Understanding the exceptions to Maryland’s underage drinking laws

On Behalf of | Nov 2, 2018 | Underage Drinking

As we near the end-of-year holidays, many parents let their teens have a glass of wine during a holiday dinner or party.

While alcohol consumption is illegal for anyone under 21 years of age in Maryland, there are exceptions. Parents should understand under what circumstances their kids can legally drink. Most importantly, if parents are going to serve alcohol in their home, they need to ensure the safety of their children and any other young people involved.?

Maryland’s law allows those under 21 to consume alcohol if they’re in a private residence or the “curtilage of the residence” — for example, the backyard, patio or pool area. However, they must have the consent of a family member who’s of legal drinking age and be supervised by that person. Under Maryland law, the person giving the consent and the minor must be “members of the same immediate family.”

Underage drinking is also legal if it’s part of a recognized religious ceremony. These often take place in houses of worship, but also may be held in a home or other location.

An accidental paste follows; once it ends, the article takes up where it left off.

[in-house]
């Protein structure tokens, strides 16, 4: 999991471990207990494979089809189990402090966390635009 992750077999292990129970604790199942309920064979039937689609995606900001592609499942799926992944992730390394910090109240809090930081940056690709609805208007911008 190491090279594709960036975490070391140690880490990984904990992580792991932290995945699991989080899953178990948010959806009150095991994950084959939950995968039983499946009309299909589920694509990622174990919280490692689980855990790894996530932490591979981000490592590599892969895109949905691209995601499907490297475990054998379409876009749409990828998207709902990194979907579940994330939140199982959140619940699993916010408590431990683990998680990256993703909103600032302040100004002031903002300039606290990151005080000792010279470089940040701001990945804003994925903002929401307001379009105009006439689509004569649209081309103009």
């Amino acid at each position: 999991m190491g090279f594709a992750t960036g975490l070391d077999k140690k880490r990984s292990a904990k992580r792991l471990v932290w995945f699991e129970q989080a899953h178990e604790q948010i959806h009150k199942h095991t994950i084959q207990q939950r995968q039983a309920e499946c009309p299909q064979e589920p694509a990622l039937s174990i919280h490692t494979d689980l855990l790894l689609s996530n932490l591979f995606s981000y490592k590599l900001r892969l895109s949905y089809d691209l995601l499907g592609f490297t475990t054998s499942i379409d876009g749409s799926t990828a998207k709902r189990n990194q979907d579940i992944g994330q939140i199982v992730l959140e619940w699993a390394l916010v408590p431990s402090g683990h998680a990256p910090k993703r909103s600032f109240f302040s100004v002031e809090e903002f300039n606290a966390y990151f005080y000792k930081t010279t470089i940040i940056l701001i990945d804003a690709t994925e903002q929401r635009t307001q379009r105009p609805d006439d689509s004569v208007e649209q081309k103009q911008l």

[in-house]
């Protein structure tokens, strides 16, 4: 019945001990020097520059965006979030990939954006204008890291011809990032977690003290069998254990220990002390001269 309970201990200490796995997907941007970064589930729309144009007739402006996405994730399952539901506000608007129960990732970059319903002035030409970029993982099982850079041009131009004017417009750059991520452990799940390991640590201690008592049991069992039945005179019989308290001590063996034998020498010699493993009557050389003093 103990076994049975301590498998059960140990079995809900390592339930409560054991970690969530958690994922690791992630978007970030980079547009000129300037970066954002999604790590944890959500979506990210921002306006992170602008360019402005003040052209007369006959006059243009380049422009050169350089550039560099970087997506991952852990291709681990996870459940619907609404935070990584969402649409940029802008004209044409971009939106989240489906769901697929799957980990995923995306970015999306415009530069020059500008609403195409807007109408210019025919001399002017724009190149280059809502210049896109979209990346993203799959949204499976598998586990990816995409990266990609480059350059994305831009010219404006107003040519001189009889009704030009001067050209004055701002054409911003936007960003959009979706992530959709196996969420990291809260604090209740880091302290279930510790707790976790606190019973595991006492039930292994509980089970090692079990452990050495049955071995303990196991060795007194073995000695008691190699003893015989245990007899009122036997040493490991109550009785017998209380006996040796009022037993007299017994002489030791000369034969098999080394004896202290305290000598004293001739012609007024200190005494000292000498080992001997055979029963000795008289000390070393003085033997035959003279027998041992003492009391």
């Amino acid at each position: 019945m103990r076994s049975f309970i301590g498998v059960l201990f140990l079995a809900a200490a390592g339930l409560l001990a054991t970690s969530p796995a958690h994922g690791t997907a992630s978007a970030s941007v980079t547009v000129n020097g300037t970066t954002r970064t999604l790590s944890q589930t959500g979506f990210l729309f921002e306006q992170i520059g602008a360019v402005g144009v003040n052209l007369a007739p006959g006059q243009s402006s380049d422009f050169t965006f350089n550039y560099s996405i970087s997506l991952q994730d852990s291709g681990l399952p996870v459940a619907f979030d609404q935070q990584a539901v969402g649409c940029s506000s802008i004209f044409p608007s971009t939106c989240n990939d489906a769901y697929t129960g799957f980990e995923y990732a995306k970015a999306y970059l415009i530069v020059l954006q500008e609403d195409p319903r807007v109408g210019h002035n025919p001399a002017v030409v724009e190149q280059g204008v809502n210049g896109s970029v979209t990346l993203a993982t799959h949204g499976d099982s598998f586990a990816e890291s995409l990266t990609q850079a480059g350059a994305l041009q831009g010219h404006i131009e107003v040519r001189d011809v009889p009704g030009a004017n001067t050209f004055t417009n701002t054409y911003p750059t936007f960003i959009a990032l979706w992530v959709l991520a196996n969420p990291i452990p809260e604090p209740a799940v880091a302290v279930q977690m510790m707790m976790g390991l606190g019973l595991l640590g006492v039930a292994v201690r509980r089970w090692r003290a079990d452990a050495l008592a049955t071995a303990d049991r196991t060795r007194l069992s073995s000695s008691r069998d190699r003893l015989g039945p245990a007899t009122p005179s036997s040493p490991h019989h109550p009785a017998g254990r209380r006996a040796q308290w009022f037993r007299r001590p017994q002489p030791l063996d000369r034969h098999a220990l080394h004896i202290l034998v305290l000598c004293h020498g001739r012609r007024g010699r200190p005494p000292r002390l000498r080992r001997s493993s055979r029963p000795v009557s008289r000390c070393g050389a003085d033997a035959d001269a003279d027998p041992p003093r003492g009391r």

The police aren’t going to barge in on your Thanksgiving, Christmas or Hanukkah dinner and arrest you for letting your child have a drink — unless your celebration has gotten so out-of-control that the neighbors have called them. However, adults have an obligation to ensure that young people under their supervision don’t overindulge and endanger themselves or others.

Of course, driving while under the influence is one of the most dangerous potential outcomes of underage drinking. If you allow your teen and/or other young guests to consume alcohol in your home, you can’t let them drive afterward. Even a small amount of alcohol can significantly impair a young person who’s not used to drinking. It’s also essential to make sure that your young guests don’t raid the liquor cabinet before they leave.

If your child is charged with DUI, regardless of how they obtained the alcohol, it’s essential to take the matter seriously. A DUI conviction, even as a juvenile, can have repercussions for a young person’s education and even beyond their school years. Don’t let them go through the justice system alone.

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Charles Waechter | Lawyer.com Premium
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